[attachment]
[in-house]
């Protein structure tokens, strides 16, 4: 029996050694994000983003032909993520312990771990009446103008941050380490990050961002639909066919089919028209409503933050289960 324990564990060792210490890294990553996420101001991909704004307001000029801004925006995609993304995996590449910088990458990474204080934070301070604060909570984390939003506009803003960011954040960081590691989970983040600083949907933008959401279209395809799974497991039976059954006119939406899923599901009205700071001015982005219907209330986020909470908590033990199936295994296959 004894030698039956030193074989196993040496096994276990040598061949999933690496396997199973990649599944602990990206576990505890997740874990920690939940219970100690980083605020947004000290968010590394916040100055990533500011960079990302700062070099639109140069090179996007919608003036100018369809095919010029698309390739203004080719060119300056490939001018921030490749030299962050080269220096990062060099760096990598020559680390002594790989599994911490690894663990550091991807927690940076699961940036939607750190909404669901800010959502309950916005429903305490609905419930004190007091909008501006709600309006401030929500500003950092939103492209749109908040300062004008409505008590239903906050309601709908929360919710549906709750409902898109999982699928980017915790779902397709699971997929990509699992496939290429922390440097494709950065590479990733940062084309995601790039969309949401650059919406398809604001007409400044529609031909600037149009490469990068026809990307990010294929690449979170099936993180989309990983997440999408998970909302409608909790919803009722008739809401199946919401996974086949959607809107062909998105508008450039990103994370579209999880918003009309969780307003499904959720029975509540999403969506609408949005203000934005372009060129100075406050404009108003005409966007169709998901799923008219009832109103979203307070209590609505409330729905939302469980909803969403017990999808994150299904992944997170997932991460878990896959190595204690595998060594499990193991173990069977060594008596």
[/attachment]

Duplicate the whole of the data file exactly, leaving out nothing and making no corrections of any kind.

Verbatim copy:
[in-house]
């Protein structure tokens, strides 16, 4: 029996050694994000983003032909993520312990771990009446103008941050380490990050961002639909066919089919028209409503933050289960 324990564990060792210490890294990553996420101001991909704004307001000029801004925006995609993304995996590449910088990458990474204080934070301070604060909570984390939003506009803003960011954040960081590691989970983040600083949907933008959401279209395809799974497991039976059954006119939406899923599901009205700071001015982005219907209330986020909470908590033990199936295994296959 004894030698039956030193074989196993040496096994276990040598061949999933690496396997199973990649599944602990990206576990505890997740874990920690939940219970100690980083605020947004000290968010590394916040100055990533500011960079990302700062070099639109140069090179996007919608003036100018369809095919010029698309390739203004080719060119300056490939001018921030490749030299962050080269220096990062060099760096990598020559680390002594790989599994911490690894663990550091991807927690940076699961940036939607750190909404669901800010959502309950916005429903305490609905419930004190007091909008501006709600309006401030929500500003950092939103492209749109908040300062004008409505008590239903906050309601709908929360919710549906709750409902898109999982699928980017915790779902397709699971997929990509699992496939290429922390440097494709950065590479990733940062084309995601790039969309949401650059919406398809604001007409400044529609031909600037149009490469990068026809990307990010294929690449979170099936993180989309990983997440999408998970909302409608909790919803009722008739809401199946919401996974086949959607809107062909998105508008450039990103994370579209999880918003009309969780307003499904959720029975509540999403969506609408949005203000934005372009060129100075406050404009108003005409966007169709998901799923008219009832109103979203307070209590609505409330729905939302469980909803969403017990999808994150299904992944997170997932991460878990896959190595204690595998060594499990193991173990069977060594008596």